Springfield requesting road levy renewal
SPRINGFIELD — Voters in Springfield will see a renewal of a five-year, 1-mill road levy on the Nov. 5 General Election ballot.
The levy, Issue No. 40, is not a new tax, according to Fiscal Officer Joy Dies. She said the levy was first put on the ballot in 1978 but expired in 1992. Trustees put the levy back on the ballot in 1994, and it has been approved by voters ever since. The current levy expires in 2014, and the new collection would commence in 2015.
According to Road Department Superintendent Ted Weinsheimer, Issue No. 40 is collected at an effective rate of 0.63 mill.
Dies said the levy collects $178,993 annually, based on the most recent estimates by the Summit County Fiscal Office. If the levy renewal is approved, the cost for an owner of a $100,000 home would remain at $100 annually.
Township officials said the revenue is used for general construction, reconstruction, resurfacing and repair of streets, roads and bridges.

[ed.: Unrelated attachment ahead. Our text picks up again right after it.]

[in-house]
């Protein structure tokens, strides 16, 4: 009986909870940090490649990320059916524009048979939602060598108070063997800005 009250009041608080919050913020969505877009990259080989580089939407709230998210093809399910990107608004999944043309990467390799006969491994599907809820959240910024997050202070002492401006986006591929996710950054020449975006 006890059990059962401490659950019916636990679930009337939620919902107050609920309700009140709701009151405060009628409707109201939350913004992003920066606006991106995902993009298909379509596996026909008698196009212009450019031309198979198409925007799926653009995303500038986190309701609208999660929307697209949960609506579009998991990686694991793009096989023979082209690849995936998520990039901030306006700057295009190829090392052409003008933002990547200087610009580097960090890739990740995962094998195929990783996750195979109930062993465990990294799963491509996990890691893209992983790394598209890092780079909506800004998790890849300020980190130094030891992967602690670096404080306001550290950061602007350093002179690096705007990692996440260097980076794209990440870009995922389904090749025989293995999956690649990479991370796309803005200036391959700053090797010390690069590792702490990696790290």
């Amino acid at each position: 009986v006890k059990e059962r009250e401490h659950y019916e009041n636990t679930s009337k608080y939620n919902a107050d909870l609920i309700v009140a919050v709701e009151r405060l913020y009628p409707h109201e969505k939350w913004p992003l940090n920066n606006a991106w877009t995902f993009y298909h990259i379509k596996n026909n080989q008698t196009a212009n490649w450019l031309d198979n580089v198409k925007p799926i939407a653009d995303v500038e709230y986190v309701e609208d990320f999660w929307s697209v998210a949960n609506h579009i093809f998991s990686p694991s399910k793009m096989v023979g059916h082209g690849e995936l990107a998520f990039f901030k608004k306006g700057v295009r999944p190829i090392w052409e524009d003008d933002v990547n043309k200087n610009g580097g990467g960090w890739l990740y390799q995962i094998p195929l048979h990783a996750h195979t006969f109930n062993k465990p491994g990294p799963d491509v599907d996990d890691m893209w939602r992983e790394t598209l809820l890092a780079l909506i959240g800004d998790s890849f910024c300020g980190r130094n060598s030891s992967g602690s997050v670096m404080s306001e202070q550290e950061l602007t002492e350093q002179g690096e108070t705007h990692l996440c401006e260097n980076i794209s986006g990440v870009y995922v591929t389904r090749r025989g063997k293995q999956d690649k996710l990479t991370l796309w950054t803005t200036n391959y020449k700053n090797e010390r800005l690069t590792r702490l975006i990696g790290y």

“This renewal levy is one of two levies vital to the operation of the Road Department,” said Weinsheimer.
He added the department receives 30 percent of its total funding from the General Fund, and due to state cuts in funding at the local level, such as the Estate Tax and the Local Government Fund, that fund is experiencing a shortfall in excess of $300,000. That makes the need for the levy more critical, according to Weinsheimer.
He said the department is responsible for 70 miles of roads and right-of-ways in the township. The work includes annual road maintenance, which covers resurfacing, as well as patching potholes and maintaining roadside drainage ditches, driveway culverts and storm water lines. In addition, the department mows right-of-way berms and does tree and brush trimming in the right-of-way where needed to maintain proper and safe sight distances for motorists. In the winter, the department does snow and ice control to keep motorists safe on township roads, he said.
According to Weinsheimer, the department also purchases and maintains equipment to accomplish these tasks, and installs and maintains all street signs.
“This levy does not increase taxes, and it ensures that we keep the road system to a level our residents have come to expect,” said Weinsheimer.
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